In the evolution of our discussion, this naturally came out. As we were seeing our fulfillment network across all our stores – which in this example only has four. For Aldo in North America we have 700+ stores so we get a lot of opportunities and a lot of variables to manage.

In doing a simple model like this, the questions naturally emerge.

For example, at the end of the season you might think, “Wow, I really sold out of my product in the Texas region, and it’s such a shame because I have leftover product in Illinois.”

These types of opportunities really emerge because if you saw that if you had only had the inventory in a better place at the right time, you could have made more transactions, incurred less markdown, or given away less discounts.


Right. In the end, it’s about understanding that demand. That’s the core concept we want to show here.

So with some optimization in the mix – while the OMS is still in there executing the orders and the workflow—you can consider multiple goals, balanced in real-time, for every order (whether it’s 10 orders a minute or 10,000 orders a minute) while considering all stores and the demand at each store. That’s the key.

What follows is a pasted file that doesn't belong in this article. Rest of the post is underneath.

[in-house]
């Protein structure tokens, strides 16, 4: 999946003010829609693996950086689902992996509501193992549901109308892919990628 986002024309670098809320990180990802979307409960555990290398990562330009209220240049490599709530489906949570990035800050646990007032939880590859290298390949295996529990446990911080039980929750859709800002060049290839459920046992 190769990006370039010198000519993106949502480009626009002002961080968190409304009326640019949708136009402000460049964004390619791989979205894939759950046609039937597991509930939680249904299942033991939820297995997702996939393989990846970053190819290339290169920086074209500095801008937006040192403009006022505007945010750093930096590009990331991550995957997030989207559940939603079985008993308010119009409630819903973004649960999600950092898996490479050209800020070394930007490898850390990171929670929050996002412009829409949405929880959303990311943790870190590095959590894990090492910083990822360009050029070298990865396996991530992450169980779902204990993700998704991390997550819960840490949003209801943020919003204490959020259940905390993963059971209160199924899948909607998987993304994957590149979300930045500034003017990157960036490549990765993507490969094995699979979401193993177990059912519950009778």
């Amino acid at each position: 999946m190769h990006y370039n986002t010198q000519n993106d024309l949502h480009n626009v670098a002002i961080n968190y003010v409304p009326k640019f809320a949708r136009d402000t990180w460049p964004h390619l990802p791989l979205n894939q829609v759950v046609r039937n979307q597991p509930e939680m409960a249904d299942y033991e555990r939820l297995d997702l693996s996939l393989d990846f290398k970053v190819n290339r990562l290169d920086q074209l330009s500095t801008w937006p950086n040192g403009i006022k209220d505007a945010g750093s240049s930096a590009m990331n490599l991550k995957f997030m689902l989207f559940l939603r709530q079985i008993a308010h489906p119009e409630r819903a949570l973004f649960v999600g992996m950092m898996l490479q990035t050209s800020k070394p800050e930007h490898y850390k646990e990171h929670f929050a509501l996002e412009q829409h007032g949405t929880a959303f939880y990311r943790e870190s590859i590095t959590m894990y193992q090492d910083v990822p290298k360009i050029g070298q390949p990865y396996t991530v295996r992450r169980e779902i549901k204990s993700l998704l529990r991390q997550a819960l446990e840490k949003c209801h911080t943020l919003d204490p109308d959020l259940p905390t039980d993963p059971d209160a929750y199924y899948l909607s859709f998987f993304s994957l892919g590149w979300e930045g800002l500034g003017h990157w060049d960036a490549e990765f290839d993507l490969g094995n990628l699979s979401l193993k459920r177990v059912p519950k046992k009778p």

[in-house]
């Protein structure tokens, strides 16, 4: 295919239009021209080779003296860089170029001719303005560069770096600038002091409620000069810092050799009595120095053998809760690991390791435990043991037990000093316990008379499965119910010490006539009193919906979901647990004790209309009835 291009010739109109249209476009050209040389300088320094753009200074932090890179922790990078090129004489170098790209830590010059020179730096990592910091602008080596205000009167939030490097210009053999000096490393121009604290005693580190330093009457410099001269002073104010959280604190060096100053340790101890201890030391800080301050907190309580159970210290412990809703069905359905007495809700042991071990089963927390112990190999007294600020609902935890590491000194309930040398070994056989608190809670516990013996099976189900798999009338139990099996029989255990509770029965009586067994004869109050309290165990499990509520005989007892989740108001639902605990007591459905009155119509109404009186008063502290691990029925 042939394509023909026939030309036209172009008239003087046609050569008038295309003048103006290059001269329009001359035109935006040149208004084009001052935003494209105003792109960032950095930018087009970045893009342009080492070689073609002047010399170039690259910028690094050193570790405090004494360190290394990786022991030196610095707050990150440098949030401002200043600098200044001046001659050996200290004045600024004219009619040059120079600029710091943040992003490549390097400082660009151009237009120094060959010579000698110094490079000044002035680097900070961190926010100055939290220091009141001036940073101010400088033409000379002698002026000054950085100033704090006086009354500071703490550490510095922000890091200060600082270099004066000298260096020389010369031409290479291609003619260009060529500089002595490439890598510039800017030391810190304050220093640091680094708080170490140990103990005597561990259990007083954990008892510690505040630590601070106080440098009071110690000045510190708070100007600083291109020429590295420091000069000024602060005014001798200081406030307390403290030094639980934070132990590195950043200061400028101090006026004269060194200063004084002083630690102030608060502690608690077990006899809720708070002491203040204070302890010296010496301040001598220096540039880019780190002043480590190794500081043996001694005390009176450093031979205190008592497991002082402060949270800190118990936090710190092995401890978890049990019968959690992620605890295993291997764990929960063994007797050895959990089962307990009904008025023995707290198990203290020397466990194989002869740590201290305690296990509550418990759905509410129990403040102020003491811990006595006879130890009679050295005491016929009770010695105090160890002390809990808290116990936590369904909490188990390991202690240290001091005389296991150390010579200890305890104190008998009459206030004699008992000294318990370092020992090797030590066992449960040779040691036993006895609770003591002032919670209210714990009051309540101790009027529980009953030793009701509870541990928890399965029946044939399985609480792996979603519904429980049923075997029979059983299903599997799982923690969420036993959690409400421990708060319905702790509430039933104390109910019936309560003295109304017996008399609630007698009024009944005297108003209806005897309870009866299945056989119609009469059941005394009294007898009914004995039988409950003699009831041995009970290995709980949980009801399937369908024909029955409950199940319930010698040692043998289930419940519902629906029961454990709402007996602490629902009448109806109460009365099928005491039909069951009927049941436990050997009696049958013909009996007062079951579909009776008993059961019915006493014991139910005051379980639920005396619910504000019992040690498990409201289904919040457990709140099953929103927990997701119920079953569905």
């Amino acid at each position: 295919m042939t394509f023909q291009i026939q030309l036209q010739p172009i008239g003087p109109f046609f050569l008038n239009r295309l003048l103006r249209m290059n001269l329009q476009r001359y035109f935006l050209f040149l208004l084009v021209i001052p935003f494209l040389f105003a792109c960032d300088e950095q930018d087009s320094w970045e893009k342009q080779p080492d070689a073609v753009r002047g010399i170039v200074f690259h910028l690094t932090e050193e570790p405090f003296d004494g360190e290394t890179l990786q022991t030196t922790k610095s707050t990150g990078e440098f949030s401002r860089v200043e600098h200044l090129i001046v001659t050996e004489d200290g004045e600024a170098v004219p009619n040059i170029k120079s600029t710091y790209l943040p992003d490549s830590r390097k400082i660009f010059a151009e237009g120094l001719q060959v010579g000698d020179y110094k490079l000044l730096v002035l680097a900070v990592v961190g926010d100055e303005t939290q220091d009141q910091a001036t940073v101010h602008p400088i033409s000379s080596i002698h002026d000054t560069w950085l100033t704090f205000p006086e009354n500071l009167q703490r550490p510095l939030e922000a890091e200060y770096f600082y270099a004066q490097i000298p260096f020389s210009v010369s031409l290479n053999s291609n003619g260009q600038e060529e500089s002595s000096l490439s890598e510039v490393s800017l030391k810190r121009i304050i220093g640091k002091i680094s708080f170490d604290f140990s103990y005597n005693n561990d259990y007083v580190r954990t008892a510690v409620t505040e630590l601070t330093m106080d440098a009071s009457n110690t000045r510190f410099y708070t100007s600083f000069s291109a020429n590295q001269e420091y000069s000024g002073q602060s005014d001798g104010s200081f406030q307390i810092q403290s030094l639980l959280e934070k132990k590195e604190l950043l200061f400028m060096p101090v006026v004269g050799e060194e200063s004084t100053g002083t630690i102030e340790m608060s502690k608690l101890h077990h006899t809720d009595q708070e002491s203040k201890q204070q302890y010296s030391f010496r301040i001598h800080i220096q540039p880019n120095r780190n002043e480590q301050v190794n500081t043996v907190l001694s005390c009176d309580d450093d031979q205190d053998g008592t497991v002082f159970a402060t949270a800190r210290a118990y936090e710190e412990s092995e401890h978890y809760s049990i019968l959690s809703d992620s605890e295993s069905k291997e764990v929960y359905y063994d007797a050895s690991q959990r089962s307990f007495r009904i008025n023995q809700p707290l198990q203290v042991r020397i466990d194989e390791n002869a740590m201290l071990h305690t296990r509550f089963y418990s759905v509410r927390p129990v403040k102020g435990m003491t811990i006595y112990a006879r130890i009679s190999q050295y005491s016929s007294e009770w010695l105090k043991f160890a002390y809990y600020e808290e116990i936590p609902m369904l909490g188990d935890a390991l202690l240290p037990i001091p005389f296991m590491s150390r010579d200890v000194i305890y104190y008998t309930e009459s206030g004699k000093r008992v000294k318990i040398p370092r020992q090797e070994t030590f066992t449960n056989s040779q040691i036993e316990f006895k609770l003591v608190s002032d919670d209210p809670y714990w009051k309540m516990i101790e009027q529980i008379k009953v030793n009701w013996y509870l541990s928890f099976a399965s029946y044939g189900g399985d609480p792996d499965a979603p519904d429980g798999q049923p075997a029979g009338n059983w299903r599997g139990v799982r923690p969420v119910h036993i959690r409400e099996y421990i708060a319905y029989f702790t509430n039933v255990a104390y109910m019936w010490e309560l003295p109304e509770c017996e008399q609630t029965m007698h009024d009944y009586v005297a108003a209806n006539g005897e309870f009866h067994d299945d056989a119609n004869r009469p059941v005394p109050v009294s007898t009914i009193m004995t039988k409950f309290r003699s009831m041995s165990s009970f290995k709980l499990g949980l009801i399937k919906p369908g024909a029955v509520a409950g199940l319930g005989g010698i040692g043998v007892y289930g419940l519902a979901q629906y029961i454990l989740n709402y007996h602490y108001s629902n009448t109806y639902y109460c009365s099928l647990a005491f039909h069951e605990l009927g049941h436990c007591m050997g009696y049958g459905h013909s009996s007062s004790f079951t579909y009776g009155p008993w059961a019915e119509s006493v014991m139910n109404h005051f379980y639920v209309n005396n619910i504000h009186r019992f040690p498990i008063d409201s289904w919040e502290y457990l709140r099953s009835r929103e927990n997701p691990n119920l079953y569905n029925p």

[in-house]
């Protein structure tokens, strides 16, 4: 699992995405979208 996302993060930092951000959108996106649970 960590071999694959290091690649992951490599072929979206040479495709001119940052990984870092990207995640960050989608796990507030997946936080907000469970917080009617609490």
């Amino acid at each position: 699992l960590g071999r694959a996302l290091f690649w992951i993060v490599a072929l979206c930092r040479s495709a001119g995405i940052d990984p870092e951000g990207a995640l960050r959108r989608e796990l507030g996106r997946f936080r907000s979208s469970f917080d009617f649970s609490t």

In the example below (Figure 5), we have four relatively common goals a retailer may want to consider when fulfilling an order. Again, Celect does this in real-time for every order, not one at a time, and looks at all these variables at once for every store.

(Figure 5)

In Figure 5, we see:

  • Store 2 has a high chance of split shipments and has high in-store demand, but it's close to the customer and has a low chance of a pick decline. This makes Store 2 moderately interesting as a potential option.
  • Store 1 has a low chance of a split shipment, low in-store demand, and a moderate chance of a pick decline — but it's far from the customer. 
  • Store 3 presents a potentially viable option. It has a low chance of split shipments, it's closer to the customer, and also has a moderate chance of a pick decline. However, like Store 2, it has high in-store demand.

High in-store demand pulls Store 2 and 3 away as options because the last thing you want to do in an order fulfillment situation if your using a store is pull a product that has high demand in-store. Doing so sacrifices huge amounts of margins. When that’s done over thousands of orders, we’re talking big money as far as the amount that can be reclaimed.